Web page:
The Viral '10-Year Challenge' May Be Mining Data To Teach Facial Recognition Algorithm, Tech Writer Says

Nathan Francis

Social media users sharing pictures for the "10-Year Challenge" may be doing more than just showing their friends how much they've aged in the past decade -- they could be helping a facial recognition algorithm learn how to detect aging, one tech writer claims.

In recent weeks, the so-called #10YearChallenge has spread across social media, calling on users to post a picture from a decade ago (or their first-ever social media profile picture, in some cases) and compare it to their most recent photo to show how much --- or how little --- they've changed. The trend has attracted millions of submissions, including many from celebrities, but tech expert Kate O'Neill thinks there could be a much more insidious reason for the trend.

In a viral thread on Twitter, O'Neill suggested that the "10-Year Challenge" trend is really just a way for someone to teach a facial recognition algorithm on how to detect human aging.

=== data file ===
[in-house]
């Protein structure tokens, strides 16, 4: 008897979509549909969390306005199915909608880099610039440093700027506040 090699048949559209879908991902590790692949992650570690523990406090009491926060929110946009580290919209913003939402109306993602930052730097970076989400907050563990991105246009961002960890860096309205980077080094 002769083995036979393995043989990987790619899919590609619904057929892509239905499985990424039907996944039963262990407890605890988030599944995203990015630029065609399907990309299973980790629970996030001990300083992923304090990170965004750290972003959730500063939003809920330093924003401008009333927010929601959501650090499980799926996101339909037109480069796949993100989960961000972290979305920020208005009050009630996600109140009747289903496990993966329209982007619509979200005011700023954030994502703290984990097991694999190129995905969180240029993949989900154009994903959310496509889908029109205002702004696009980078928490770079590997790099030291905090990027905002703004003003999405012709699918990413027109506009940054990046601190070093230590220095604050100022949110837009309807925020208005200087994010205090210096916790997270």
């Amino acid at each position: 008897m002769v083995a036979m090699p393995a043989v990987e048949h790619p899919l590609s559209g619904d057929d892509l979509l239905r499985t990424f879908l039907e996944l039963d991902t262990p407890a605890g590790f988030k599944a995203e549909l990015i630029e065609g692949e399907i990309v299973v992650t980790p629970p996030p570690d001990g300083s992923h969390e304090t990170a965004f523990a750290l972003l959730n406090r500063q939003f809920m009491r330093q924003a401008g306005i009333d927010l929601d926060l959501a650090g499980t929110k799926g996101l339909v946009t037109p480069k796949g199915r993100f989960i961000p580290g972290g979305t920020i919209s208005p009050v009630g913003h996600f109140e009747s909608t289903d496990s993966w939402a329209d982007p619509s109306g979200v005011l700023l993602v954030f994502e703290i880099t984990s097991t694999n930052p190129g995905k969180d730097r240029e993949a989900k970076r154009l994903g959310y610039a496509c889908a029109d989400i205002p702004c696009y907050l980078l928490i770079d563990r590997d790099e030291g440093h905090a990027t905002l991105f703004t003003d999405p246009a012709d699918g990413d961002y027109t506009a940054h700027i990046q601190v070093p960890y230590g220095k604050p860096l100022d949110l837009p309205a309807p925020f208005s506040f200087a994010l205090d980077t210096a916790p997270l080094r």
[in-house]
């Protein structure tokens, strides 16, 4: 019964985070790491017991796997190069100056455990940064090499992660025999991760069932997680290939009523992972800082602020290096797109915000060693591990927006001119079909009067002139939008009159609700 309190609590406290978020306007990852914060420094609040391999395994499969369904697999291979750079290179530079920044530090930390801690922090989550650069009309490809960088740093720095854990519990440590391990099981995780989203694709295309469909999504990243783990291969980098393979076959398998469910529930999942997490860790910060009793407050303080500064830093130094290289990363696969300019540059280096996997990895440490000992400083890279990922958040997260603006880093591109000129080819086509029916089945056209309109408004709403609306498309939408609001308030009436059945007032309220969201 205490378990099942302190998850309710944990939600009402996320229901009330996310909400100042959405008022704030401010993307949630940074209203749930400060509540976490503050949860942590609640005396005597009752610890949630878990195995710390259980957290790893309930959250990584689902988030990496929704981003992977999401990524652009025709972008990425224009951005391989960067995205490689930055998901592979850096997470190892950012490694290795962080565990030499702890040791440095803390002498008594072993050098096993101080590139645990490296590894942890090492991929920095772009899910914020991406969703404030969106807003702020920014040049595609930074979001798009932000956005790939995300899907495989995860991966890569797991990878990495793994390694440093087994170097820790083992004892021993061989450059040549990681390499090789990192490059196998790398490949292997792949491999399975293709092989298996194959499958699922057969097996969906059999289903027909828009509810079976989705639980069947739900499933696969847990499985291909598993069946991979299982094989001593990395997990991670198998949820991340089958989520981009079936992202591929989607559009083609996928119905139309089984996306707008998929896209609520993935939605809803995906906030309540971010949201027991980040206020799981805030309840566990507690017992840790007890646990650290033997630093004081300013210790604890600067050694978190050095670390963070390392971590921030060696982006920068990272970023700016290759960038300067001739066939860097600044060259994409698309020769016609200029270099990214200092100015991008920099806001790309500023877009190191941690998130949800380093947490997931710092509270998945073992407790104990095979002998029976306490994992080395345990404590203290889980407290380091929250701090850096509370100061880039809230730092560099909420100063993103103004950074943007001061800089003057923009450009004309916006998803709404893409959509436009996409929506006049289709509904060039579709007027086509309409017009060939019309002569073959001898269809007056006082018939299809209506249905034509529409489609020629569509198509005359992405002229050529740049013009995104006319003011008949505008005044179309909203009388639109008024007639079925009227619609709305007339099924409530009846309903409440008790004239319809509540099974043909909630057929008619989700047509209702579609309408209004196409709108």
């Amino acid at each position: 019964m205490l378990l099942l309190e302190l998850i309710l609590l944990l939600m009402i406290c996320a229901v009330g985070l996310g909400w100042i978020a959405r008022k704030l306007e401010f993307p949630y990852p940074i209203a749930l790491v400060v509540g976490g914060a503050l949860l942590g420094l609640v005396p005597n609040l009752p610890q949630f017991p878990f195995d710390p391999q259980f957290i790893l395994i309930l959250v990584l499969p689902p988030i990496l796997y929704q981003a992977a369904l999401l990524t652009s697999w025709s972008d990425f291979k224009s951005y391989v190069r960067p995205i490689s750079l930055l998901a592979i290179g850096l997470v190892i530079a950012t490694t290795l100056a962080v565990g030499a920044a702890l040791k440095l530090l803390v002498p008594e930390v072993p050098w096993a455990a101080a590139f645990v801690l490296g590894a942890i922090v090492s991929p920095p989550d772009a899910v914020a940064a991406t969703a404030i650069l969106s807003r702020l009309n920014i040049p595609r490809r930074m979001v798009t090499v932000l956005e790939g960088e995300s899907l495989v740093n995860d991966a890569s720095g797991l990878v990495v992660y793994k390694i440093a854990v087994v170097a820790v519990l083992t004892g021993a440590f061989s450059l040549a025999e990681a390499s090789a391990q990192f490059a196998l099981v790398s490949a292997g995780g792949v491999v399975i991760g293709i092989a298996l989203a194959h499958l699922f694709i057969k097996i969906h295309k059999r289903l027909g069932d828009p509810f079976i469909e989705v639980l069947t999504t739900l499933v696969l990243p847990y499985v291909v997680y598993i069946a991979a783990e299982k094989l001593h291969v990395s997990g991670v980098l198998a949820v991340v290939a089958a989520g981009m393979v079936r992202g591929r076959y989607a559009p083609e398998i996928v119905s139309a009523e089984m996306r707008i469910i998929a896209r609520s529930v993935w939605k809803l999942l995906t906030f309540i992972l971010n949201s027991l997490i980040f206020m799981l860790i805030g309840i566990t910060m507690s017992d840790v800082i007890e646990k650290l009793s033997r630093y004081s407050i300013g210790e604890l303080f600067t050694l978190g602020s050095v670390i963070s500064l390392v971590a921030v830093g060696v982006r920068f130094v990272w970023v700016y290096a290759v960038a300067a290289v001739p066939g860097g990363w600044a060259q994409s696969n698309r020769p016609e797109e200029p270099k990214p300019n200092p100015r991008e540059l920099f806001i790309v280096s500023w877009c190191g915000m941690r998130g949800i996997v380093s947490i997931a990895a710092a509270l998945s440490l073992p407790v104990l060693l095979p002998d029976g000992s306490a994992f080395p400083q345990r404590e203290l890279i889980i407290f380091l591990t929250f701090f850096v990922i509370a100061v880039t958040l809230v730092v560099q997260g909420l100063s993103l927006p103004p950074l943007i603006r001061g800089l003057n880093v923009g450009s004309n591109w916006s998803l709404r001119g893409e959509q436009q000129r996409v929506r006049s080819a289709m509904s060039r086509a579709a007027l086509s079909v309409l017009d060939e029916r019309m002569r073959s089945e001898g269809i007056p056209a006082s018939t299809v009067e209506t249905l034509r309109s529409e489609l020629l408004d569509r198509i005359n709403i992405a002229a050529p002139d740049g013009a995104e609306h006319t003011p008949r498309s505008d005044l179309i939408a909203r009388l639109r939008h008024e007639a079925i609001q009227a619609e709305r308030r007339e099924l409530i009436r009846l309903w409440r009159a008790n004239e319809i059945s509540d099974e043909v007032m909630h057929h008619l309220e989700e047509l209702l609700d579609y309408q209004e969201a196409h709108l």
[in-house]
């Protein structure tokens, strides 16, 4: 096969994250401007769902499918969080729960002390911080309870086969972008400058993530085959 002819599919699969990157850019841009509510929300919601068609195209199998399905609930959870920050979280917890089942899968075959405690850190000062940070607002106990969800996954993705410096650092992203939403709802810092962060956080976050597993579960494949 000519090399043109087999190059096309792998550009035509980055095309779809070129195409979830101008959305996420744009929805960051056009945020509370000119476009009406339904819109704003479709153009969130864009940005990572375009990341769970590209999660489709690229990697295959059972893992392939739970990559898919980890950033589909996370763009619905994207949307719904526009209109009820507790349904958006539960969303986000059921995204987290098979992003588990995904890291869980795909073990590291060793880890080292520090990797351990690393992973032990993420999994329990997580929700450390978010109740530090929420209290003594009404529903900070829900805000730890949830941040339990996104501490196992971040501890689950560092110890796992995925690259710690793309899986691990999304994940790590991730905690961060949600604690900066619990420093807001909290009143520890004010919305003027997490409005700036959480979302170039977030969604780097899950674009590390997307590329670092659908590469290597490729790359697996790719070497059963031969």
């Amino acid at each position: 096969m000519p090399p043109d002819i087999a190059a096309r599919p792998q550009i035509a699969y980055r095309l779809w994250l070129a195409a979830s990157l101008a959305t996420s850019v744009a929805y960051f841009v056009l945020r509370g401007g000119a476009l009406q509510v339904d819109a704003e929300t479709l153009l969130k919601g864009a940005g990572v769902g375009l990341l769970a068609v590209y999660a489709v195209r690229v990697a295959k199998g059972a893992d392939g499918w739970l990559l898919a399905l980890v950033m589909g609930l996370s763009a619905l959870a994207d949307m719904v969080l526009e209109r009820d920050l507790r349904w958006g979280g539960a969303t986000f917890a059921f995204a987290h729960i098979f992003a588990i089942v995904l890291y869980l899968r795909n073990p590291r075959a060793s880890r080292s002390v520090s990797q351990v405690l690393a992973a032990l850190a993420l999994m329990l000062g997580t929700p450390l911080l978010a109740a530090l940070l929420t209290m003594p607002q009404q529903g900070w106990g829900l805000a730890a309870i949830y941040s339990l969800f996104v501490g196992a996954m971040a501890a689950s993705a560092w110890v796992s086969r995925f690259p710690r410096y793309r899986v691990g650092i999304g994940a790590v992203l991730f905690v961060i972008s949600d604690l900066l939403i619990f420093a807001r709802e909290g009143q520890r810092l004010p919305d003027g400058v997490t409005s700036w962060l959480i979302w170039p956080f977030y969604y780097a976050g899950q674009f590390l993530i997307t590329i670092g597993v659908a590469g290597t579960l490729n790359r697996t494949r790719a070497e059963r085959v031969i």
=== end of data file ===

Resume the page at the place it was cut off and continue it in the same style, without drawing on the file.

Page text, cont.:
O'Neill expanded on her theory in Wired, saying that the trend would make it easier to learn how to account for aging without having to make the algorithm sort through hundreds of old profile pictures. Instead, users make it easy by posting pictures exactly (for the most part) 10 years apart.

"Sure, you could mine Facebook for profile pictures and look at posting dates or EXIF data. But that whole set of profile pictures could end up generating a lot of useless noise," she wrote. "People don't reliably upload pictures in chronological order, and it's not uncommon for users to post pictures of something other than themselves as a profile picture. A quick glance through my Facebook friends' profile pictures shows a friend's dog who just died, several cartoons, word images, abstract patterns, and more."

Kate O'Neill is not the only person suggesting that there could be an ulterior motive to the "10-Year Challenge." The New York Times explored the theory as well, jumping off of O'Neill's article and adding a warning from information systems expert Lauren Rhue.